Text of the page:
the step of selecting the set of ad identifiers further comprises selecting an ad identifier from the group of ad identifiers in response to determining that (i) the cookie information comprises the information indicating that the first web page includes an ad identifier from the group of ad identifiers, (ii) the maximum a page view limit has not been reached, and (iii) the web page identified by the second request message meets the predefined session criteria.
10. The method of claim 9, wherein
the group of one or more ad identifiers comprises a first ad identifier and a second ad identifier, wherein the first ad identifier is associated with a first sequence value that identifies a position of the first ad identifier in a sequence and the second ad identifier is associated with a second sequence value that identifies the position of the second ad identifier in the sequence,
the first web page includes the first ad identifier; and
the response transmitted to the browser causes the browser to store cookie information comprising not only the ad group identifier but also a sequence value that is based on the sequence value associated with the first ad identifier.
11. The method of claim 10, wherein
the position of the second ad identifier in the sequence immediately follows the position of the first ad identifier in the sequence;
the cookie information included in the second request message includes the ad group identifier and the sequence value that were stored by the browser;
the ad group identifier is associated with a maximum page view value; and
the step of determining whether the maximum page view limit has been reached comprises comparing the sequence value with the maximum page view value.
12. The method of claim 11, wherein the sequence value stored by the browser equals the sequence value of the first ad identifier.
13. The method of claim 9, wherein (1) the ad identifier from the group of ad identifiers included in the transmitted response to said first request message and (2) the selected ad identifier from the group of ad identifiers selected are different ad identifiers and identify different ads for the advertiser.
14. The method of claim 9, wherein the predefined session criteria comprise any or all of the following:
(1) no fixed position advertiser being scheduled to any major advertising position of the second web page,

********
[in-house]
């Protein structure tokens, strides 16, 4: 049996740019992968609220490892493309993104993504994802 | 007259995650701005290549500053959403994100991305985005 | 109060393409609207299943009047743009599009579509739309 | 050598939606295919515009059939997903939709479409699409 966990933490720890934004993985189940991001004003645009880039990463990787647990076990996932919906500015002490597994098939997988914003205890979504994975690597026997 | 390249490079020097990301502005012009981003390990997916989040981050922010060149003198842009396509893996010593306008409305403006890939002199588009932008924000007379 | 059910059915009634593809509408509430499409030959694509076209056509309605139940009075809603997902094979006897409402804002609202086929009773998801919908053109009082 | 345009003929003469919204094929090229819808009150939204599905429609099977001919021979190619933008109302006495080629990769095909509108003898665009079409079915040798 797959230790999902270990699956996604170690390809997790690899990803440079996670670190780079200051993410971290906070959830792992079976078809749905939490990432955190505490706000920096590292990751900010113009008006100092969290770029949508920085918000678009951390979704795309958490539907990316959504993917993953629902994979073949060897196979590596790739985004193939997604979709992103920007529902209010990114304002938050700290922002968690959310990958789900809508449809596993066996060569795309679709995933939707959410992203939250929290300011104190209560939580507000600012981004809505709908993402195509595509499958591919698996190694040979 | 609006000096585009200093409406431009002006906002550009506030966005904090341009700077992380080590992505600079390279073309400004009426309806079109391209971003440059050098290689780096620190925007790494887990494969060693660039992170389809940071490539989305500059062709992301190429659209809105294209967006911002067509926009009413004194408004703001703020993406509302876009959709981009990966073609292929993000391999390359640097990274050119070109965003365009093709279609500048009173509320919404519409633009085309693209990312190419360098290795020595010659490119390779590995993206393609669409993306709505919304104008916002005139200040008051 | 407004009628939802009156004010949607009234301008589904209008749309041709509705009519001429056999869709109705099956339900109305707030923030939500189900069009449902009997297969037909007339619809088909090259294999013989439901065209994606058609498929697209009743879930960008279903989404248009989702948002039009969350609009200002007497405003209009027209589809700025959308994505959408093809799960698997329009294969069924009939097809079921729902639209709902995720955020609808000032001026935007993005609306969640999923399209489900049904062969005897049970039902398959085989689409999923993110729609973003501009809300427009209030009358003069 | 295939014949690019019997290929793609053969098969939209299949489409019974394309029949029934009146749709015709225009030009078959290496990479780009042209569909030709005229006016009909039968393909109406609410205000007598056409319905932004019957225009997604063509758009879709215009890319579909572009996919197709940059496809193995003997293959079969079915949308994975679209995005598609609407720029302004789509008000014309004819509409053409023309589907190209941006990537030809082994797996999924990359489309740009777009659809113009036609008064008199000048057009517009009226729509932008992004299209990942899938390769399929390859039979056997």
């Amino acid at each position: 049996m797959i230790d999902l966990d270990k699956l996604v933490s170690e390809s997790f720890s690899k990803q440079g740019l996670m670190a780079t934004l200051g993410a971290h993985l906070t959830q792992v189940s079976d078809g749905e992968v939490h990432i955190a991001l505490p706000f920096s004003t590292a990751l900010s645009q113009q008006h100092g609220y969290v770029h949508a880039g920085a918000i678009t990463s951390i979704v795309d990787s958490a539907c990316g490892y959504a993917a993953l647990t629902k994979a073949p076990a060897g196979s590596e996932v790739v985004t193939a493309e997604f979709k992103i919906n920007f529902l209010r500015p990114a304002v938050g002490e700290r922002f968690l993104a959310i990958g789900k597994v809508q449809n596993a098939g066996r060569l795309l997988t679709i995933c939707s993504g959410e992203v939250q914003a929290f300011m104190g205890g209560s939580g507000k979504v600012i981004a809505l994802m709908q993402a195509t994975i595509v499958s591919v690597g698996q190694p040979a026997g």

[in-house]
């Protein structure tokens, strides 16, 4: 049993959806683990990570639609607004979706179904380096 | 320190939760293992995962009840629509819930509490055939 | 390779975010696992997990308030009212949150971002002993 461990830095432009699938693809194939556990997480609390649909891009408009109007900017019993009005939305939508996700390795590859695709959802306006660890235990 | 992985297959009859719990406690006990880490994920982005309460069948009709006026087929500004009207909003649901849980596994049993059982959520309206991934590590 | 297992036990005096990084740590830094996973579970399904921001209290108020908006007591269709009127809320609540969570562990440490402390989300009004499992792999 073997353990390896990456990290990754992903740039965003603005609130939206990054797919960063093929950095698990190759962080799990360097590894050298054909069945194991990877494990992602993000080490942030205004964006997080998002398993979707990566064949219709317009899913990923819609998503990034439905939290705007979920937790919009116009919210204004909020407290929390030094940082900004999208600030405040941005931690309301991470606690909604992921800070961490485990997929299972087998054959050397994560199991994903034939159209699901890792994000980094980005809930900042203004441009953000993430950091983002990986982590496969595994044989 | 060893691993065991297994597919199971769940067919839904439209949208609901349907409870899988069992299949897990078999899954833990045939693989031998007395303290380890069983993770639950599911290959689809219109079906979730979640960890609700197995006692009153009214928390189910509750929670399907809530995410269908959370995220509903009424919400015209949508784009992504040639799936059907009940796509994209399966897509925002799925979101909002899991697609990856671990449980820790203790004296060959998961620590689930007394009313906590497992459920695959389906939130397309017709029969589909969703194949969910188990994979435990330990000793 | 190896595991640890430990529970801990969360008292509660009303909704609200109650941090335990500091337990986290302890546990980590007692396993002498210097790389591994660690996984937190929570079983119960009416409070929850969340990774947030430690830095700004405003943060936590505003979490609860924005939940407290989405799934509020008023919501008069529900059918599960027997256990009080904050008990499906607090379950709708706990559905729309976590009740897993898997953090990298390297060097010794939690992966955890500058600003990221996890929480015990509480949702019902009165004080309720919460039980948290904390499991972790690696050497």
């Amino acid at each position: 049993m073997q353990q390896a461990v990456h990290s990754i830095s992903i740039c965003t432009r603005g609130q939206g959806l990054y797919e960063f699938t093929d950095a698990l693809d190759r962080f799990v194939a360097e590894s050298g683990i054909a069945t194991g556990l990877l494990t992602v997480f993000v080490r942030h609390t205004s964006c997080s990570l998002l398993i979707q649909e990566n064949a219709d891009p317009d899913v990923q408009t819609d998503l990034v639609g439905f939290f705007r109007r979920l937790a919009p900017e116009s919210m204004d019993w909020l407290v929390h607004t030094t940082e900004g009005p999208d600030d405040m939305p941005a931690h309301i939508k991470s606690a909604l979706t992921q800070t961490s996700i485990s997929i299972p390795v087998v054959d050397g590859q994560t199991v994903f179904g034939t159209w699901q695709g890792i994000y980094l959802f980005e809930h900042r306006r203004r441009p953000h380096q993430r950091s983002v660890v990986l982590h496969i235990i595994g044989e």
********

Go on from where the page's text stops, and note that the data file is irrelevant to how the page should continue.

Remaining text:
(2) the second web page has a particular ad spot or spots available,
(3) the second web page has at least one major advertising unit,
(4) the second web page is within the domain of the web site or within the domain of other participating web sites, and
(5) the second web page is directed towards a particular type of subject matter.
15. An online session advertising method for displaying advertisements to a web site visitor having a computer, which comprises:
(a) receiving, at a server, a first request message transmitted from a browser executing on the computer;
(b) in response to said first request message, transmitting a response to the computer, wherein the response (1) includes a first web page that includes an ad identifier from a set of ad identifiers and (2) causes the browser to store state information indicating that the first web page includes an ad identifier from the set of ad identifiers, wherein the set of ad identifiers is associated with a first advertiser;
(c) after step (b), receiving, at a server, a second request message transmitted from the browser in response to the web site visitor activating a hyperlink for a second web page, wherein the hyperlink is included in the first web page, wherein the second request message comprises cookie information;
(d) in response to the second request message, selecting a set of one or more ad identifiers to be included in the second web page, wherein
the selecting step comprises determining (i) whether the cookie information comprises information indicating that the first web page includes an ad identifier from the set of ad identifiers, (ii) whether a maximum page view limit has been reached, and (iii) whether the second web page contains a major advertisement position occupied by a second advertiser that is different than the first advertiser, and